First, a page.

Dr. Hanson noted how compassion makes one more courageous since compassion strengthens the heart—courage comes from the French word “Coeur,” which means heart. Dacher Keltner argues that Darwin believed in “survival of the kindest,” not the fittest. Dr. Ted Zeff, author of Raise an Emotionally Healthy Boy, believes that only compassionate men can save the planet. Zeff argues that “the time has come to break the outdated, rigid male code that insists that all men should be aggressive, thick-skinned, and unemotional”—an excellent description of the act-like-a-man box that I tried to live in.
The compassionate men I interviewed agree with the Dalai Lama when he said, “Love and compassion are necessities, not luxuries. Without them, humanity cannot survive.”
2. Compassionate role models
All of the compassionate men seemed to have role models that supported their compassion instinct. Marc Brackett gives credit to his uncle, Marvin Maurer, who was a social studies teacher trying to instill emotional intelligence in his student before the term emotional intelligence was coined. Over 30 years after teaching in middle school, Maurer’s “Feeling Words Curriculum” acts as a key component of the Yale Center for Emotional Intelligence RULER program. Similarly, Marshall Rosenberg, author of Nonviolent Communication, constantly mentions his compassionate uncle who cared for his dying grandmother.
A role model doesn’t necessarily have to be living, or even real. Chade-Meng Tan, author of Search Inside Yourself, cites Ben Kingsley’s portrayal of Gandhi as a role model for compassion. Dr. Rick Hanson posits Ender from the science fiction novel Ender’s Game as a compassionate role model. Certainly, Jesus and Buddha are obvious role models of compassion. The key is to treat them like role models.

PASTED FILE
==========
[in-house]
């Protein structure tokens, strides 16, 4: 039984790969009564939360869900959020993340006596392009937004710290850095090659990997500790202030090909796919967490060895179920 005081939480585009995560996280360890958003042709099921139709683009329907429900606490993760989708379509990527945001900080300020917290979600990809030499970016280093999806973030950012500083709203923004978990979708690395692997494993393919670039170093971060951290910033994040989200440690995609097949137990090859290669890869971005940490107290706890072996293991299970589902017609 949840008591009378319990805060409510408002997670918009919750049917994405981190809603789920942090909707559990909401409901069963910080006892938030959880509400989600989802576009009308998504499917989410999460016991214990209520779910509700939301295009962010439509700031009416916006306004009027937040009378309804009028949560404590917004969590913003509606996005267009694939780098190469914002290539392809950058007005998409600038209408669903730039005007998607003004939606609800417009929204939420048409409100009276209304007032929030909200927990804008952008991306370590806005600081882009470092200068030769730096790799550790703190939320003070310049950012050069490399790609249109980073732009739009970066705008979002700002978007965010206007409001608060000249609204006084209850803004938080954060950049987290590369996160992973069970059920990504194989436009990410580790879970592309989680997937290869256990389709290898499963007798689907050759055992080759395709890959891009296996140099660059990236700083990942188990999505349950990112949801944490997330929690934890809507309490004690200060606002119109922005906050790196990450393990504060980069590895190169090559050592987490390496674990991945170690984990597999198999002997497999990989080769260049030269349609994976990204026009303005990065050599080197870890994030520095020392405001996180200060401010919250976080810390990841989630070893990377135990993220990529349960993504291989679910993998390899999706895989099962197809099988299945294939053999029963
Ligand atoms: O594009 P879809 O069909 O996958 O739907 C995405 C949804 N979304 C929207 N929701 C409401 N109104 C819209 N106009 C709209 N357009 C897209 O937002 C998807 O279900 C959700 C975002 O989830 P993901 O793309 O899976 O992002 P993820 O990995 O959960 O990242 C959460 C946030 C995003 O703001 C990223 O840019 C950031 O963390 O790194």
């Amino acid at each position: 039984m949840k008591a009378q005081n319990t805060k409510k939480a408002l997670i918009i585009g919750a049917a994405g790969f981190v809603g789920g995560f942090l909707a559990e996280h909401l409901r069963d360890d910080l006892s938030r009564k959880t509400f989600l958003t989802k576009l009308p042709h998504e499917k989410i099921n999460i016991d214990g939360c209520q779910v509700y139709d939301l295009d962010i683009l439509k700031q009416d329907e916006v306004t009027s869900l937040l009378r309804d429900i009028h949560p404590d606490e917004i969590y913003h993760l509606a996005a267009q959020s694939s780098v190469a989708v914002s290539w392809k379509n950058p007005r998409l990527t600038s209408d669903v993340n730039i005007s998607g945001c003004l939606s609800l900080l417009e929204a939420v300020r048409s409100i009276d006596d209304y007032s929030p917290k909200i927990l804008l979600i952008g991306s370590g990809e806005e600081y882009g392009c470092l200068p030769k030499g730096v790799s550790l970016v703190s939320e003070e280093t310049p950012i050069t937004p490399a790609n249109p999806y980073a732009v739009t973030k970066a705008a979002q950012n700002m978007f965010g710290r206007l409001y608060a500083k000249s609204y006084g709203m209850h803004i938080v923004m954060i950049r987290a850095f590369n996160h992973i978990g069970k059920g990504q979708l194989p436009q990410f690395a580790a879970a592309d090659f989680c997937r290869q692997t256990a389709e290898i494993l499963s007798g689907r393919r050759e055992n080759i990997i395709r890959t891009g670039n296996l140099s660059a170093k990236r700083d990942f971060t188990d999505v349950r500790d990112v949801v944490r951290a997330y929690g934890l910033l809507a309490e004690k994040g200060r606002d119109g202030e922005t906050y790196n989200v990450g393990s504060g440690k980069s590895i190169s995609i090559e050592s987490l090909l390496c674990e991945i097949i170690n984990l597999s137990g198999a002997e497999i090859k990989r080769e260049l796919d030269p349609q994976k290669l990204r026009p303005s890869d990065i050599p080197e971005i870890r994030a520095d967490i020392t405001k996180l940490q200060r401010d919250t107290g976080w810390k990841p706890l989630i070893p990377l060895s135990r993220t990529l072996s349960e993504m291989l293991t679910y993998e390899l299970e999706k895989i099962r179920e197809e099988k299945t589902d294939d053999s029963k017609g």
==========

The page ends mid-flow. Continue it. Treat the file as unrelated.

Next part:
Role models are not meant to be worshiped, deified, or prayed to. They are meant to be emulated. They pave the way for us to walk a similar path. Can we turn the other cheek and love our enemies like Jesus asked us? Can we transcend our ego and see all things as one, like the Buddha did?
In contrast are individuals who were not guided by positive role models. In his book From Wild Man to Wise Man, Franciscan Friar Richard Rohr describes what he calls “father hunger”: “Thousands and thousands of men, young and old…grew up without a good man’s love, without a father’s understanding and affirmation.” Rohr, who was a jail chaplain for 14 years, claims that “the only universal pattern I found with men and women in jail was that they did not have a good father.”
Scott Kriens, former CEO of Juniper Networks and founder/director of the 1440 Foundation, concurs: “The most powerful thing we can do for our children is be the example we can hope for.”
Stay tuned for Part Two of “What Makes a Compassionate Man” in next week’s ezine. In the meantime, if you are a man who is struggling to find out how to be more compassionate in a patriarchal society, please contact Joy a call for a 30-minute complimentary consultation. Email Joy or call 415-819-8769 today.
You can find the original article at https://greatergood.berkeley.edu/article/item/what_makes_a_compassionate_man